NATIONAL BUREAU OF ECONOMIC RESEARCH
NATIONAL BUREAU OF ECONOMIC RESEARCH

The Long-Run Growth in Obesity as a Function of Technological Change

Tomas J. Philipson, Richard A. Posner

NBER Working Paper No. 7423
Issued in November 1999
NBER Program(s):   HE

This paper analyzes the factors contributing to the worldwide long-run rise in obesity and the effects of public interventions on its continued growth. The growth of obesity in a population results from an increase in calorie consumption relative to physical activity. Yet in developed countries, obesity has grown with modest rises in calorie consumption and with a substantial increase in both dieting and recreational exercise. We consider the economic incentives that give rise to a growth in obesity by stimulating intake of calories while discouraging the expending of calories on physical activity. We argue that technological change provides a natural interpretation of the long-run growth in obesity despite a rise in dieting and exercise, that it predicts that the effect of income on obesity falls with economic development, and that it implies that the growth in obesity may be self-limiting.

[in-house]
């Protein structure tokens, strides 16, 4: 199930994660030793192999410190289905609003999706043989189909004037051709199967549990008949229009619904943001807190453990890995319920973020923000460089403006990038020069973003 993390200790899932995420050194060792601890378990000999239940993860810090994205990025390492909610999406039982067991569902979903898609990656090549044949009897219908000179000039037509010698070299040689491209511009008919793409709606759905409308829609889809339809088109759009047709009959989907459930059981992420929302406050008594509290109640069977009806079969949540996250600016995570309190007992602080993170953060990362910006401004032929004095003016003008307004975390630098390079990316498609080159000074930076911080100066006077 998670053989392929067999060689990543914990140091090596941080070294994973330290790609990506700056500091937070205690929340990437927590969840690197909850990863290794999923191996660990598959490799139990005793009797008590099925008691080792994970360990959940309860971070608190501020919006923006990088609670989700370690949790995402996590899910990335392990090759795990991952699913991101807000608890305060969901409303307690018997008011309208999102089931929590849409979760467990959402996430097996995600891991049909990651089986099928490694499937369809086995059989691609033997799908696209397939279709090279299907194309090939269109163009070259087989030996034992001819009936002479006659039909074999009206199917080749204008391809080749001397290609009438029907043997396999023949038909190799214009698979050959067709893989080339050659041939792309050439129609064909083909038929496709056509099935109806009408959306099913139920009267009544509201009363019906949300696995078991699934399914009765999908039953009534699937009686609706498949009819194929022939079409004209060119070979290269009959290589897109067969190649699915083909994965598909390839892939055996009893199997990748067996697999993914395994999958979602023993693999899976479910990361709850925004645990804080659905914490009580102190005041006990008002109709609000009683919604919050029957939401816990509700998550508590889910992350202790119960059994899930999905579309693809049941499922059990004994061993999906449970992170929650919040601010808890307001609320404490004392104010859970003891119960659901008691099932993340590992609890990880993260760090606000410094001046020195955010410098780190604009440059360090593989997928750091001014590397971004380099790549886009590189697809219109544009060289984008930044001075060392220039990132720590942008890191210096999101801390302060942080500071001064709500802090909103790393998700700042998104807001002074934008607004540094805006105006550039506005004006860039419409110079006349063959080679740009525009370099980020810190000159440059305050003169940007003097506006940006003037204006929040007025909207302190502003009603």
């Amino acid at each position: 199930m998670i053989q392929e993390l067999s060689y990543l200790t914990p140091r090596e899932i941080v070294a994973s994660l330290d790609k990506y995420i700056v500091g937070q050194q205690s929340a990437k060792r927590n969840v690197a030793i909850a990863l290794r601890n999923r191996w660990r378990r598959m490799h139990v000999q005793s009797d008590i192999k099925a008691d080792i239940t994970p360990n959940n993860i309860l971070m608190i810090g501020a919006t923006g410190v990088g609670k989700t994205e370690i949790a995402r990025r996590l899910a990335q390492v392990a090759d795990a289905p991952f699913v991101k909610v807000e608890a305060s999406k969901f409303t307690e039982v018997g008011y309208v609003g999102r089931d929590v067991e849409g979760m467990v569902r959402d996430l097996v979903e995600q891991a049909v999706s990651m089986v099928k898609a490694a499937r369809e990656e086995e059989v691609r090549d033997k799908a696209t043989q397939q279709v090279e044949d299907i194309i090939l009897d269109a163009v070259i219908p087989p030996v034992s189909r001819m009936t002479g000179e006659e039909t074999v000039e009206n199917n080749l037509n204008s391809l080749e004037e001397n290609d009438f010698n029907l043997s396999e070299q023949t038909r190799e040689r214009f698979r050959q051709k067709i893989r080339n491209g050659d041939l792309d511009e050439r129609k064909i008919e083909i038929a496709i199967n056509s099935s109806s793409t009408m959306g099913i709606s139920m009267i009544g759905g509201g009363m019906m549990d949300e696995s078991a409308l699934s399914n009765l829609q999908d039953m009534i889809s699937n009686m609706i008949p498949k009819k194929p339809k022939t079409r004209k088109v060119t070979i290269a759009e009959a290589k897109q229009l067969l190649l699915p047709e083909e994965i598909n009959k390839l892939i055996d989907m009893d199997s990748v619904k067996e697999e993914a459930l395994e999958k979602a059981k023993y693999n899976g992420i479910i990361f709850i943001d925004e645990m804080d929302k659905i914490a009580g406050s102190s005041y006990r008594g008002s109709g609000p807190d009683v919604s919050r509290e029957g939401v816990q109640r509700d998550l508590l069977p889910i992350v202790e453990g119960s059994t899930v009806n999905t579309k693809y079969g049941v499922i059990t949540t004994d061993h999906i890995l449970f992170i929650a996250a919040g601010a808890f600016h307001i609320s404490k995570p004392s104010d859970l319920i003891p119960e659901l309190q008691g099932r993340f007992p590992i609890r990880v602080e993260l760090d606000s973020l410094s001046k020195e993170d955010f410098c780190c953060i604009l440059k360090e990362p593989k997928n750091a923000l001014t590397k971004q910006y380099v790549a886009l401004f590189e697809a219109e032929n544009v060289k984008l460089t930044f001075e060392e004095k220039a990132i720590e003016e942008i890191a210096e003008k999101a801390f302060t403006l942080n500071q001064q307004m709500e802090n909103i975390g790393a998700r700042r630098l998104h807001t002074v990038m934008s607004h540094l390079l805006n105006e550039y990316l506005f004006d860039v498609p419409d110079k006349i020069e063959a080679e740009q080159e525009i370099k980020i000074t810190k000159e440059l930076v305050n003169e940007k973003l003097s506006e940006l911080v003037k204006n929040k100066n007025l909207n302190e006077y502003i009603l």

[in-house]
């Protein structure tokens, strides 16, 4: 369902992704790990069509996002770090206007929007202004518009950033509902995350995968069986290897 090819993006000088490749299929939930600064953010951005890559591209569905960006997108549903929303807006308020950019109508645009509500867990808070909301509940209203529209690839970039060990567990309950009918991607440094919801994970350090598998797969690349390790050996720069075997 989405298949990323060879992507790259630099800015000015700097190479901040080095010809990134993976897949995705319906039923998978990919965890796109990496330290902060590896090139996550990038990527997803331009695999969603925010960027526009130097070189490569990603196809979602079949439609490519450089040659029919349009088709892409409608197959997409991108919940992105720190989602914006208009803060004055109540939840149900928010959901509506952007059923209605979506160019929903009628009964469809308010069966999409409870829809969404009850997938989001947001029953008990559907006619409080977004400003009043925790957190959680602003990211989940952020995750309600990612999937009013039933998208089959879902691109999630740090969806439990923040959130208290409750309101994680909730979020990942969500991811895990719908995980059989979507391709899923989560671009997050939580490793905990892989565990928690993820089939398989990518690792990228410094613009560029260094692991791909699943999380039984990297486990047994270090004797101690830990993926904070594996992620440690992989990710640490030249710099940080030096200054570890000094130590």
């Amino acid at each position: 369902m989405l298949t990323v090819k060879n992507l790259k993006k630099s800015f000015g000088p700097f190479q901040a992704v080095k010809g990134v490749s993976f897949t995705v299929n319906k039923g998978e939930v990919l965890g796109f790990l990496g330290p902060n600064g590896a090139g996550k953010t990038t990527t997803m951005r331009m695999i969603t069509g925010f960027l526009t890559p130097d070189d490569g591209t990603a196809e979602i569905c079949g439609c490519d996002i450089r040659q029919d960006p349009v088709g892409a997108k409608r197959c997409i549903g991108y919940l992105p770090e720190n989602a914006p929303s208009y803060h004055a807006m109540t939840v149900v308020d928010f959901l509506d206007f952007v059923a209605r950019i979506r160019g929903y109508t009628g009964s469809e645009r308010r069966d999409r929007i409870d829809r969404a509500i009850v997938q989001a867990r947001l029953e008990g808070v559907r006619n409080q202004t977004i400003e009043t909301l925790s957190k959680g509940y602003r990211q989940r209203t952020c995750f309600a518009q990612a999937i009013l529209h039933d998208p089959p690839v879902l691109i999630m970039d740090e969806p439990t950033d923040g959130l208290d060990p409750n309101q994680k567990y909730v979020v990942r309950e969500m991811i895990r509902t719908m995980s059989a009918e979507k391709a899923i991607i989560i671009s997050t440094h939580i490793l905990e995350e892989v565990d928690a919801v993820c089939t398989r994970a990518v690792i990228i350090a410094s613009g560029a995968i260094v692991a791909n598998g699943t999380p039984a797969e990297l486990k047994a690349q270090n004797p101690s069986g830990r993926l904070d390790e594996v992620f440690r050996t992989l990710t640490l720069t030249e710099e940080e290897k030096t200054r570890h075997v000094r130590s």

download in pdf format
   (1643 K)

email paper

The NBER Bulletin on Aging and Health provides summaries of publications like this.  You can sign up to receive the NBER Bulletin on Aging and Health by email.

This paper is available as PDF (1643 K) or via email.

Machine-readable bibliographic record - MARC, RIS, BibTeX

Document Object Identifier (DOI): 10.3386/w7423

Published: Philipson, T., and R. Posner. “The Long Run Growth of Obesity as a Function of Technological Change." Perspectives in Biology and Medicine 46, 3 (Summer 2003): 87-108.

Users who downloaded this paper also downloaded these:
Philipson and Posner w14010 Is the Obesity Epidemic a Public Health Problem? A Decade of Research on the Economics of Obesity
Lakdawalla and Philipson w8946 The Growth of Obesity and Technological Change: A Theoretical and Empirical Examination
Chou, Grossman, and Saffer w9247 An Economic Analysis of Adult Obesity: Results from the Behavioral Risk Factor Surveillance System
Cutler, Glaeser, and Shapiro w9446 Why Have Americans Become More Obese?
Chou, Kelly, and Grossman w11879 Fast-Food Restaurant Advertising on Television and Its Influence on Childhood Obesity
 
Publications
Activities
Meetings
Data
People
About

Support
National Bureau of Economic Research, 1050 Massachusetts Ave., Cambridge, MA 02138; 617-868-3900; email: info@nber.org

Contact Us